Three post Galgeberg/Gimle tracks from Necessary found on an old hard-drive.
The 2004 Acid Armshouse for Resonance FM (together with long time collaborator Joe Gray) and 2011 Starck Trax mix for Discrepant can now be streamed on Mixcloud.
2004 interview with Grime boss Wiley on the eve of the release of his debut LP Treddin on Thin Ice. Written for a special edition of the fanzine Hardcore is More than Music which appeared as a supplement in The Guardian newspaper during the summer of ’04.
My bass-quake sounds much better than yours, Wot Do U Call It? Disco-rap was made socially conscious by Grandmaster Flash’s The Message and paved the way for grittier hip hop; reggae ‘versions’ were distorted into weird psychedelic shapes by Lee Perry, King Tubby and Prince Jammy to become dub, and disco and house were rewired through Detroit’s switchboard by May, Saunderson & Atkins to become techno. So it is that Wiley’s East London sound Eski-Beat and Jon E Cash’s West London derived Sub-Low have divorced themselves from their progenitor UK Garage to become the true UK hip hop. Spoken in real London accents with crazy futurist-beats that are innovative enough to give Timbaland and Pharrell nightmares.
‘There’s already a UK hip hop,’ says Wiley, ‘Blak Twang, Rodney P, guys who have already been doing it for 10, 15 years. I don’t want to tread on their toes, so i just leave them to get on with it. I know that this has got more power, more lift-off, it’s more than UK hip hop. But they don’t necessarily think we’re all that good anyway.’
This worry shouldn’t keep him awake at night. At 25 Wiley is already the pioneer of his own UK movement, namely Eski and the head of Roll Deep Entourage – a crew of MCs, DJs and producers of which Dizzee Rascal was famously once a member. In addition, he is promoter of his own Eski-Dance raves and has an album Treddin on Thin Ice about to be released on XL Recordings, home to White Stripes, Basement Jaxx and Badly Drawn Boy. Treddin was preceded by the single Wot Do U Call It? a vocalised version of his twisted drum-less instrumental Igloo. Rather than being the tale of grimey life ‘on road’ that was perhaps expected, it is instead an upbeat swipe at the media’s obsession with genre specification and the garage scene’s reluctance to accept Wiley’s wayward experimentation.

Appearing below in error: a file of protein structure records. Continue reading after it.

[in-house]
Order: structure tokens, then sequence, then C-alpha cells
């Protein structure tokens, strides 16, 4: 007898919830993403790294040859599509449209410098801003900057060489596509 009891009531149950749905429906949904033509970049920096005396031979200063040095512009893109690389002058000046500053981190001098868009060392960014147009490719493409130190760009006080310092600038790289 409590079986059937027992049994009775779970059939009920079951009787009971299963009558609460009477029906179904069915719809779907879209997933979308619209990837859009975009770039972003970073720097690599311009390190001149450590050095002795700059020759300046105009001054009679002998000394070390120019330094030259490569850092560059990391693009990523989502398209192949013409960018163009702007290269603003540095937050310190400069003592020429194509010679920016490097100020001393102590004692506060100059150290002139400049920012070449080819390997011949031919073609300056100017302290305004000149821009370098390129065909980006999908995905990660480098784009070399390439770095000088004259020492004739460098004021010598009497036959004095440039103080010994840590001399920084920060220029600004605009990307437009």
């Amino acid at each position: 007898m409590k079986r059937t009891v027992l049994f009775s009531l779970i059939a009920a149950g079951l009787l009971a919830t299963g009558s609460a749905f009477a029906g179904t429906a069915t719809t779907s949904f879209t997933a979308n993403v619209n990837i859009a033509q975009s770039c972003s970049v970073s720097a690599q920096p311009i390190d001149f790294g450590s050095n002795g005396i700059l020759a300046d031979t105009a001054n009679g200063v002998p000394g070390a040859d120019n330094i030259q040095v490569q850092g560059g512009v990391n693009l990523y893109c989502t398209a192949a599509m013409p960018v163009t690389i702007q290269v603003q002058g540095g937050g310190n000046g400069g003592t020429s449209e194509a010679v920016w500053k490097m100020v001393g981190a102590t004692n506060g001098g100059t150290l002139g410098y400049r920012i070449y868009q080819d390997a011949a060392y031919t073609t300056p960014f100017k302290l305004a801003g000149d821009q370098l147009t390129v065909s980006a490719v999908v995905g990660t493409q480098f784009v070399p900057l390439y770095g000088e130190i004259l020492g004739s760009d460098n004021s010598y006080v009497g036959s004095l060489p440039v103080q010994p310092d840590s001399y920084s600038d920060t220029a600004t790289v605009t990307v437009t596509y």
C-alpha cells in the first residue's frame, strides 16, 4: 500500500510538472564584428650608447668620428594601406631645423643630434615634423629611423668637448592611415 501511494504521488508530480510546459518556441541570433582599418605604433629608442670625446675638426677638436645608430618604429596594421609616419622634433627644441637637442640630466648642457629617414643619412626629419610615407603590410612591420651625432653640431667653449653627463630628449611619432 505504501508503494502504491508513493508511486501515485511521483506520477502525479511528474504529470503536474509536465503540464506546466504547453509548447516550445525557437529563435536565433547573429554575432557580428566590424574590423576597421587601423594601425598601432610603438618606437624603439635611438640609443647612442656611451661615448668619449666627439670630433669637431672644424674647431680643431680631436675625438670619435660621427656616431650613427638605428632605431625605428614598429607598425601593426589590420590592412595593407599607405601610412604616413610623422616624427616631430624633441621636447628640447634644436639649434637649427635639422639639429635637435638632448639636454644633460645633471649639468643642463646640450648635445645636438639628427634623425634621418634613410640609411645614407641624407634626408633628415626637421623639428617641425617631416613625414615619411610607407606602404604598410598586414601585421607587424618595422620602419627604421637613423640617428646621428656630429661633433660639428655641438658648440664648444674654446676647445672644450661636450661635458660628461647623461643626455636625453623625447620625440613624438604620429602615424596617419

I like house & garage, all those songs where the women sing, I like them. So it wasn’t that I hated (Garage) and set out to change the music. But I just realised that to emcee it’s better for the music to be clear, to have a simple beat with a simple bassline. Then when you emcee to it, you’re heard loud and clear. I listen to a lot of hip hop which is just sampled beats with rapping over it. A lot of my ideas come from that.’
Is what you do still part of the garage scene?
‘No, that’s what (Wot Do U Call it?) is for – separating the two scenes. The house & garage scene really didn’t like what I was doing, so I had to. Not everyone involved in house & garage is open-minded. Some of them are and will listen. A proper house & garage DJ might think it’s just noise but just because he doesn’t like it that doesn’t mean that it isn’t something. Another ten thousand people over there DO like it. As long as there’s a following and I’m happy with what I’m doing, it’s something.’
You might describe Wiley’s Eski sound as garage heated under a Bunsen flame until reduced to its skeletal bass core. But it goes much further than this. Like so many great musical movements, be they rap, punk or Jungle, Eski is influenced largely by Jamaican reggae and dub.
‘I listen to a lot of reggae: Sly & Robbie, Johnny Osbourne, loads of Studio 1 but most of it from 1983 onwards. I used to sing along to all the songs from then, I knew what all the songs were. I used to play drums and try and copy whatever they were doing. What I’m doing now is a fusion of reggae, soul and everything, even country & western. Some tunes I listen to and just laugh but that’s still an influence, I’m still taking note of whatever I’m listening to.’
You use a lot of string sounds in your work, where does this influence come from?
‘I love orchestras, live instruments. In the end I want to make music which I can perform live and I’m thinking live when I’m making it. So if I travel with a band or an orchestra I can say to them, “Play this” and it won’t be too hard for them because it’s already along those lines. I always try to do that.’
Won’t you be diluting the Eski sound though by using real instrumentation?